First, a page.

Charges dropped against man in Alan Ryan murder probe
A man accused of withholding information in relation to to the murder of Real IRA boss Alan Ryan has had all charges against him dropped.
The State has withdrawn charges against Thomas Hunt, who was alleged to have bought a car which was later used as the get away car in the murder of Ryan on September 3 2012. He was arrested the following month and denied buying the car.
Hunt (40) of Donnycarney, Dublin had pleaded not guilty to withholding information, on dates between September 3 and October 23, 2012, which might have been of material assistance in securing the apprehension, prosecution or conviction of a person for a serious offence, the murder of Alan Ryan.
The State entered a nolle prosequi in the case after Judge Catherine Murphy ruled that telephone records held on a mainframe computer could not be relied on as evidence because there was no evidence that the computer was operating correctly at the relevant time.
The trial heard that it was the State’s case that Mr Hunt was the owner of a mobile telephone at the time that it was used to buy the car later used in the murder.
In her ruling at Dublin Circuit Criminal Court Judge Murphy said there must be evidence of the function and operation of the main frame computer, on which the call records are held.
She said: “This must include information that the computer was operating correctly at the relevant time”.
The ruling relies on a 1992 judgement from the UK appeal courts which held that the prosecution must provide evidence of the function and operation of the mainframe computer used to store the records.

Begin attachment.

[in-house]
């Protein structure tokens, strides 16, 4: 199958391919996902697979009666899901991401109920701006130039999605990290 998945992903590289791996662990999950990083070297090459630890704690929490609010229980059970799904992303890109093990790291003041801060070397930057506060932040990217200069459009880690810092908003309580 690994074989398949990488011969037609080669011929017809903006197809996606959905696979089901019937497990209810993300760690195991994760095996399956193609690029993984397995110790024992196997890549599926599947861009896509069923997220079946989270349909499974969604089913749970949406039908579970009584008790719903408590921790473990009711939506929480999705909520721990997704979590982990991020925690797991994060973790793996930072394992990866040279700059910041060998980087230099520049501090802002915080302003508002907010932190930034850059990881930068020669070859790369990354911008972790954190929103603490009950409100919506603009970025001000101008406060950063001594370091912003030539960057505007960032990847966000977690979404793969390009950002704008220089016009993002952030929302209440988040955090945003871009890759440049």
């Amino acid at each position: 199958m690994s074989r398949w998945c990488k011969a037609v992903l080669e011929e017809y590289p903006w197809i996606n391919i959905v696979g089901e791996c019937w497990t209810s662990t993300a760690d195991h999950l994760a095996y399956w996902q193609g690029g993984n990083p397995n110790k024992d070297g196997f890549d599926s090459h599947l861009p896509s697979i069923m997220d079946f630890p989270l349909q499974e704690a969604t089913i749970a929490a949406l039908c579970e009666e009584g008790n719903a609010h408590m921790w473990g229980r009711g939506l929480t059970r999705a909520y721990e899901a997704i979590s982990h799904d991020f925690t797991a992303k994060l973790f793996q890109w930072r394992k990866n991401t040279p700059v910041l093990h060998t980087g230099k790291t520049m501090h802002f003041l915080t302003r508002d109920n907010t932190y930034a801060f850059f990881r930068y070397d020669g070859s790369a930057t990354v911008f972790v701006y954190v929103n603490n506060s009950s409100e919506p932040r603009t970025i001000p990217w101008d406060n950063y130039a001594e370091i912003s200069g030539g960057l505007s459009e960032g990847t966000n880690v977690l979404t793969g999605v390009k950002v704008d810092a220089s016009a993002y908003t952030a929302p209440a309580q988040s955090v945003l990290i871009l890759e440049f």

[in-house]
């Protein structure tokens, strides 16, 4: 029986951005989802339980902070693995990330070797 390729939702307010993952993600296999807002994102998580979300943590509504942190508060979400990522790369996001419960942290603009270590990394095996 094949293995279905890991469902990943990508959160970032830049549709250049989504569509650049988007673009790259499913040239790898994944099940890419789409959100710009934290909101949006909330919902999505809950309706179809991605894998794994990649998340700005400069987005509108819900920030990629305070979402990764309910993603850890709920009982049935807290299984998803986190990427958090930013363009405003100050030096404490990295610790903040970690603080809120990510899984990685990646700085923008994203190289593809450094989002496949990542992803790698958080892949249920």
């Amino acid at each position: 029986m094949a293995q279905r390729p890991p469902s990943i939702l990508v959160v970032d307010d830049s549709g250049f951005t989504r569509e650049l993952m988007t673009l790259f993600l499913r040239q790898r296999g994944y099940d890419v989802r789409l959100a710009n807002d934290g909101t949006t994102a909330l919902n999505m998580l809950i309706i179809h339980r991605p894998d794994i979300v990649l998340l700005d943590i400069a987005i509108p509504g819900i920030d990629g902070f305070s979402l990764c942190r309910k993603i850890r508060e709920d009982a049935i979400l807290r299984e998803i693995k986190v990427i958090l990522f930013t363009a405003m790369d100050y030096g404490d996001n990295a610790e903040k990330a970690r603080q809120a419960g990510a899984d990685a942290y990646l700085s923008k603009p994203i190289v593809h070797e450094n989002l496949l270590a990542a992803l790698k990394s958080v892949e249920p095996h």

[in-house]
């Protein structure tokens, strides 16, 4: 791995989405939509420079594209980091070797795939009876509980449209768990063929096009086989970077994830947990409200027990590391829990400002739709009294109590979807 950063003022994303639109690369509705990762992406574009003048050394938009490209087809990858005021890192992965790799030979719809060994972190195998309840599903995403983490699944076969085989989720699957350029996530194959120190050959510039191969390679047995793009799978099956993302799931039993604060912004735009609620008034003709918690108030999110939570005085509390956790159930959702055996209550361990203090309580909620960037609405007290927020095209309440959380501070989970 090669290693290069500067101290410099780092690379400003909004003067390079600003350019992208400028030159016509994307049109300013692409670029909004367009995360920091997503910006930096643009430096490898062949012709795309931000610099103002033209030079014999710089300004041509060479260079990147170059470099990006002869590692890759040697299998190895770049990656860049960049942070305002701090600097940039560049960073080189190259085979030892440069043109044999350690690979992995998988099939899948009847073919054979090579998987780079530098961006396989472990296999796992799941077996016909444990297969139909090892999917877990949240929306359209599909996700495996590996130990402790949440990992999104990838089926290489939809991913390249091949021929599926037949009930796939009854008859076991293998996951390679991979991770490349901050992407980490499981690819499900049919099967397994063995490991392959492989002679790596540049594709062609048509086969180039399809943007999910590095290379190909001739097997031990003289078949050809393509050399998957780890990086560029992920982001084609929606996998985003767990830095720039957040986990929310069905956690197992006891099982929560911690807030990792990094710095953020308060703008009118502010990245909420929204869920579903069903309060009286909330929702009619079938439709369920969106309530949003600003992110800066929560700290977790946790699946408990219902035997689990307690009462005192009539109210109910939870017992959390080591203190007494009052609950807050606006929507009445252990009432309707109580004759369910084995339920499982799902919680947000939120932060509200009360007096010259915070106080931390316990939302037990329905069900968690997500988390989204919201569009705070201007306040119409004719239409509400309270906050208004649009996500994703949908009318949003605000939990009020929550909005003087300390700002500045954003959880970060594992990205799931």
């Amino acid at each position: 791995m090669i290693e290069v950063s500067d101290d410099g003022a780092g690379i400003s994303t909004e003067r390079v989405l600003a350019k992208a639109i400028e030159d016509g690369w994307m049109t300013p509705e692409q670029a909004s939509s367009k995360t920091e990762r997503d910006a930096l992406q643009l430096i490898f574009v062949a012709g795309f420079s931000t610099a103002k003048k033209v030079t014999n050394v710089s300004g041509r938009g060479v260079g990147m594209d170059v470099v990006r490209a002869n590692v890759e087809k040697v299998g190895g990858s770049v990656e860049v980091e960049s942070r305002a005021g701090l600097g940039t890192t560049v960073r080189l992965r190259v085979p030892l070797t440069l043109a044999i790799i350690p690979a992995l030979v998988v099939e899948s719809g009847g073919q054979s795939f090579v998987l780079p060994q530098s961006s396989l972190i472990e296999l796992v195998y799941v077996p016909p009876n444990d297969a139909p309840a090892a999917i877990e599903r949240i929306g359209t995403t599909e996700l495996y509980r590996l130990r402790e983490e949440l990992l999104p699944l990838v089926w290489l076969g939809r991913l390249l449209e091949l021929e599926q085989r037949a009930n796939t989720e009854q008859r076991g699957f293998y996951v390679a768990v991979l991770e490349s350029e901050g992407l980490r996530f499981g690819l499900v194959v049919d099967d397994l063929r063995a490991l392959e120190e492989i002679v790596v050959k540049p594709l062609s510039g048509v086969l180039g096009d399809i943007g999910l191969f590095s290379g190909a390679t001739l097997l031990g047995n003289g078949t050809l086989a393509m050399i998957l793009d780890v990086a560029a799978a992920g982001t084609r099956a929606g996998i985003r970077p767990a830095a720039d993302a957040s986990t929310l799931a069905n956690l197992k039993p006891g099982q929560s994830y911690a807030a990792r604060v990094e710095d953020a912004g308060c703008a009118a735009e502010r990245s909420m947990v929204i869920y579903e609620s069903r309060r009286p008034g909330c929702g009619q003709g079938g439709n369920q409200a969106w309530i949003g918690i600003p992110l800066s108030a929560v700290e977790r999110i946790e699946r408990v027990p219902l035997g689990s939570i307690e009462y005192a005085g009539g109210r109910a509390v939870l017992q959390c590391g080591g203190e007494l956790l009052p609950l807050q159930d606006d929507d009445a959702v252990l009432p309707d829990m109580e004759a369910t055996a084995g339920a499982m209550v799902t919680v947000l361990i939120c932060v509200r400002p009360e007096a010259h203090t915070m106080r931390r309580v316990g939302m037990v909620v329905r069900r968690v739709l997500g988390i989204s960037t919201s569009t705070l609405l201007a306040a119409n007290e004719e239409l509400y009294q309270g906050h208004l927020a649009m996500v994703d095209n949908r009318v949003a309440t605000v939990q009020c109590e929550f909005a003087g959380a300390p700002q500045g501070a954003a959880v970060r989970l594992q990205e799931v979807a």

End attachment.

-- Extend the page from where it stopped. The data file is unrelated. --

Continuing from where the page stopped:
The Cochrane ruling, which has been upheld by the Irish courts, noted that “the problem of proving transactions of this type must now arise frequently and it should be possible…to devise a standard form of evidence to deal with it.”
Judge Murphy had earlier ruled that the evidence of the records held on the Meteor mainframe server was not admissible under the 1992 Criminal Evidence Act because the act does not cover automatically held records.
The evidence in this case was that the records were held, automatically, on the Meteor mainframe server.
The prosecution then submitted to the Court that the records could be admitted under Common Law. Judge Murphy ruled against them on this and noted that the UK judgement states there must be evidence “that the computer was operating correctly at the relevant time”.
The UK judgement states that the prosecution must provide “authoritative evidence about the operation of the relevant machines”
Judge Murphy noted that an engineer from Meteor gave evidence for the prosecution that he had working knowledge of the Meteor computer system but not of the mainframe computer from on the records were held.
After four days of legal argument in the absence of the jury Judge Murphy discharged the jury and informed it that the State had decided not to proceed with the case.
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